On leave Fall 2019


World-Mapping and World-Building: Geographical Fictions in Early English Literature
[ENG 211, Major British Authors, Medieval to 18th Century, Spring 2020]
“They may create worlds of their own,” Margaret Cavendish offers her readers in her proto-science fiction work The Blazing World. How was the world imagined, mapped, and rebuilt by early English writers as they negotiated their place in relation to the globe? In this class, we will explore world-mapping and world-building in the works of early English writers and thinkers who searched for the location of the earthly Paradise, imagined the existence of monsters, and negotiated the transcultural tensions of the local and the global.
Transformation and Embodiment in Early Drama
[ENG 381, English Drama to 1800, Spring 2020]
To transform is defined as “To change the form of; to change into another shape or form; to metamorphose.” In this class, we will explore how early dramatic works and performances staged acts of transformation to tell new narratives of embodiment. From werewolves to painted corpses to racial erasure, we will contemplate questions about the nature of transformation, identity, and the production of cultural meaning.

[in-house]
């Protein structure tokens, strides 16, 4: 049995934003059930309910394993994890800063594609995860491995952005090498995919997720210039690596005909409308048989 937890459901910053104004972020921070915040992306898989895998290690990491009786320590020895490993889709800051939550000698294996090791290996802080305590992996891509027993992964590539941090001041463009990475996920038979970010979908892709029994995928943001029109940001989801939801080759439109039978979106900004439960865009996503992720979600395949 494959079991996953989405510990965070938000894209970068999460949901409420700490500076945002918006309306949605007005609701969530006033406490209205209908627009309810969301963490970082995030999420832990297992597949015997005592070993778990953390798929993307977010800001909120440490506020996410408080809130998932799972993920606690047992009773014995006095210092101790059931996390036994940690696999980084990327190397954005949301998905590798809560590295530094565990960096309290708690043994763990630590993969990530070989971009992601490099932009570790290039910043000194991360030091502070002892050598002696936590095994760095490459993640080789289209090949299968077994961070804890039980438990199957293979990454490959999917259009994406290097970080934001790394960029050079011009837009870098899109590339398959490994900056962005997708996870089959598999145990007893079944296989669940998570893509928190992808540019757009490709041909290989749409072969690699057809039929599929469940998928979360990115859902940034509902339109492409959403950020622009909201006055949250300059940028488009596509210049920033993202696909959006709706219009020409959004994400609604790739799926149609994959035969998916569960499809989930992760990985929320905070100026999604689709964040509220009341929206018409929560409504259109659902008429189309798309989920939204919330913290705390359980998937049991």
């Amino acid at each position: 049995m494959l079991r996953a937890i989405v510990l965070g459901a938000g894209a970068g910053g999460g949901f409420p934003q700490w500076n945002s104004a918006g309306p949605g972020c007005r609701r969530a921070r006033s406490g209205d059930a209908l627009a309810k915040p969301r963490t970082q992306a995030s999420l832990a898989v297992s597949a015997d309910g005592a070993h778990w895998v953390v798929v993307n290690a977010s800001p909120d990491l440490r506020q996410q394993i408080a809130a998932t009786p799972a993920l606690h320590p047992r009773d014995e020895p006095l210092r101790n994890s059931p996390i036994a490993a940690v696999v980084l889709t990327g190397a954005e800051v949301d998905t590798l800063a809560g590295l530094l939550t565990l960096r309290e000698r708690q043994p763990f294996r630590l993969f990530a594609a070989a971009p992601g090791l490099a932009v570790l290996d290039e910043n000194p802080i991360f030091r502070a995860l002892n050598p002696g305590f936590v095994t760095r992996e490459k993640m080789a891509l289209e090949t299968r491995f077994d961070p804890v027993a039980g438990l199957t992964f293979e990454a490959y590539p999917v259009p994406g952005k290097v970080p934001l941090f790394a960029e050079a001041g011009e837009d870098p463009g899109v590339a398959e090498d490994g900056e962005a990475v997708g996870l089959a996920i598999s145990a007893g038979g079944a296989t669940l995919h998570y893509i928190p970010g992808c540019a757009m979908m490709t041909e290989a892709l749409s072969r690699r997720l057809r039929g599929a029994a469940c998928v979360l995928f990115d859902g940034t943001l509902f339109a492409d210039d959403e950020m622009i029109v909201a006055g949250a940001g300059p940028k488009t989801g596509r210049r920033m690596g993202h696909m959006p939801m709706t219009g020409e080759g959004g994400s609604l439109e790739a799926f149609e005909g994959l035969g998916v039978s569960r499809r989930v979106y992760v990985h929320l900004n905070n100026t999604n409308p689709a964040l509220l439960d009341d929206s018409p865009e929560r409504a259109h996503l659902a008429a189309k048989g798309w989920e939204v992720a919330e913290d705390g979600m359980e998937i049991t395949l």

Recipes and Experiments of Science and Magic in Shakespeare’s England
[ENG 710, Studies in English Renaissance Literature]


Imagining New Worlds
[ENG 211, Major British Authors, Medieval to 18th Century]

Shakespearean Transformations
[ENG 339, Shakespeare: Early Plays and Sonnets]

Science, Symbols, & Strangers
[ENG 339, Shakespeare: Early Plays and Sonnets]

Shakespeare’s “Others”
[ENG 340, Shakespeare: Later Plays]

Shakespeare’s Mystical Futures
[ENG 340, Shakespeare: Later Plays]